On Tuesday, a marijuana retailer cried foul with a Federal suit. Now comes word two more lawsuits have been filed challenging the application/permitting process
Published : Friday, September 6, 2019 | 4:58 AM
[Updated] To be perfectly clear, retail marijuana was not something Pasadena City officials had pursued.
In a recent interview with Pasadena Now, Mayor Terry Tornek said he’d watch other municipalities such as Los Angeles struggle with the issue and was content to see what came out in the wash elsewhere before tackling the topic in Pasadena (if it came to that).
But it did come to that when a sufficient number of Pasadenans wanted their weed and used the vote to secure its sale locally.
Charged with making the electoral wishes of Pasadenans a policy the City, led by the City Manager and the Department and Planning and Development, drafted an ordinance limiting the number of stores to six citywide, with each occupying its very own city Council District.
Pasadena isn’t the first place this process has been unpacked and the City contracted with consultant HdL, which has experience implementing processes for legalized, recreational marijuana sales.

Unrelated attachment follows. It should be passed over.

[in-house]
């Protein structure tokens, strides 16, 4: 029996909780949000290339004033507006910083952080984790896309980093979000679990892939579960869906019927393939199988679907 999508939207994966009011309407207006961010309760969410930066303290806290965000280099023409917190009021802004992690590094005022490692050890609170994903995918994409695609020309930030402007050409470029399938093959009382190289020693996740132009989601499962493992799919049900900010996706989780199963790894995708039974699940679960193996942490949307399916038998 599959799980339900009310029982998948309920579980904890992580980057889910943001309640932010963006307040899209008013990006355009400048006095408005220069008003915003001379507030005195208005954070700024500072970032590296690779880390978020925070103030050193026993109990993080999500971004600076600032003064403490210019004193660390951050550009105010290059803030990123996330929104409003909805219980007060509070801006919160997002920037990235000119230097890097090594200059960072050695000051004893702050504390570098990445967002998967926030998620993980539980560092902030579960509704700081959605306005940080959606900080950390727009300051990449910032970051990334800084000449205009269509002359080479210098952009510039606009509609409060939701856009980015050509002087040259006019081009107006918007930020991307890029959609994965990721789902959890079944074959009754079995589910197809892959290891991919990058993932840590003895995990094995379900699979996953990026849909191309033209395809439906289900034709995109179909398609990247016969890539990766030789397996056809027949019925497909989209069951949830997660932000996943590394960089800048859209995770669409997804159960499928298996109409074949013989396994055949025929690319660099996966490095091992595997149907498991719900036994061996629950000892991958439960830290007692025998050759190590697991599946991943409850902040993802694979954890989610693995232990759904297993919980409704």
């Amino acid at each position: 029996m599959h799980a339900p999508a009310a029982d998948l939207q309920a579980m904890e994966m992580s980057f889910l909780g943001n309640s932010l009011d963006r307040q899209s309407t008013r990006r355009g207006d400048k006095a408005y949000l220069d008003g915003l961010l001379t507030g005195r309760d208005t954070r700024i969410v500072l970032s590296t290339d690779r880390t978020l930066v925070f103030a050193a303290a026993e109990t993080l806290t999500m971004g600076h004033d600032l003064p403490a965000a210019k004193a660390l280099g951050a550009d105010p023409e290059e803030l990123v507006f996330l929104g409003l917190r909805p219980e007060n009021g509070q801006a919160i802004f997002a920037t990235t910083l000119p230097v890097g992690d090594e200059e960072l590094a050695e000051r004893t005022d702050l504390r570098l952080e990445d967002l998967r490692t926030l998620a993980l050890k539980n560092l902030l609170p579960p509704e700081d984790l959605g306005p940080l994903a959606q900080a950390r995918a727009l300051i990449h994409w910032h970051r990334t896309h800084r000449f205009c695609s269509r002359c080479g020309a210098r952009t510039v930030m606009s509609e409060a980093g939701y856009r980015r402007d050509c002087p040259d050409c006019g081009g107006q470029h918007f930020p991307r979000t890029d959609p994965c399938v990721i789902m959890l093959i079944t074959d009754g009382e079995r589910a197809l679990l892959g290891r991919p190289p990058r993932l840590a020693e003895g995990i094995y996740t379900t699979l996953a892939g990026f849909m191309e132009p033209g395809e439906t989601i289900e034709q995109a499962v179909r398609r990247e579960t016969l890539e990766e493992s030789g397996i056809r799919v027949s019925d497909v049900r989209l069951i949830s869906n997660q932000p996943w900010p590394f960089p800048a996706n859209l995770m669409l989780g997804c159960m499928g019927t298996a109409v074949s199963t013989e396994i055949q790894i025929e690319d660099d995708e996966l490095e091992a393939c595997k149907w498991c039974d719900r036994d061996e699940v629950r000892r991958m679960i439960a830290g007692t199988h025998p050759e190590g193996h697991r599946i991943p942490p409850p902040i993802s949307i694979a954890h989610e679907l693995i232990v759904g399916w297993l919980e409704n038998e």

An application fee of some $14,000 was established, perhaps to filter out industry bottomfeeders and also to cover verifying and processing, an ornate application was developed, although two new legal complaints charging that the application is was not specific enough have been filed in state Superior Court.
The City opened the application process and took in what amounted to an embarrassment of riches: 122 applicants (five more for laboratories and nurseries) wanting to sell cannabis.
Ultimately six were chosen. One missed out by a point, was not very happy, and made some pointed accusations about certain of the winners.
A company called Atrium had a winning application, and submitted a preferred location in Council District Three. But Harvest of Pasadena already had dibs on that District because it had submitted its application first.
The City’s one store per district rule meant Atrium’s application would not be processed. The company said it could not find another location that could meet all the City’s requirements and on Tuesday filed a lawsuit in federal court, naming both Harvest and the City as defendants.
Allison Margolis is a long-time cannabis legal advocate out of Beverly Hills. Her firm, Margolin and Lawrence, filed the two previously mentioned cases Sept. 3 in challenging the application/permitting process.
“The City of Pasadena’s regulations lack sufficient specificity thereby allowing for unlawful abuse of discretion on the part of evaluators,” the filing on behalf of Real Green Remedies said.
“Remarkably,” the complaint observed, “in its written evaluation, the City provides no scores for any of the subcategories. Limited written explanations are given, but there is no specificity in the evaluation process.”
Most important, the complaint said, and prejudicial to Real Green Remedies’ case, is the lack of “detailed, numerical findings in the subcategories, the result of which plaintiffs said, was an overly subjective review, both “arbitrary and capricious.”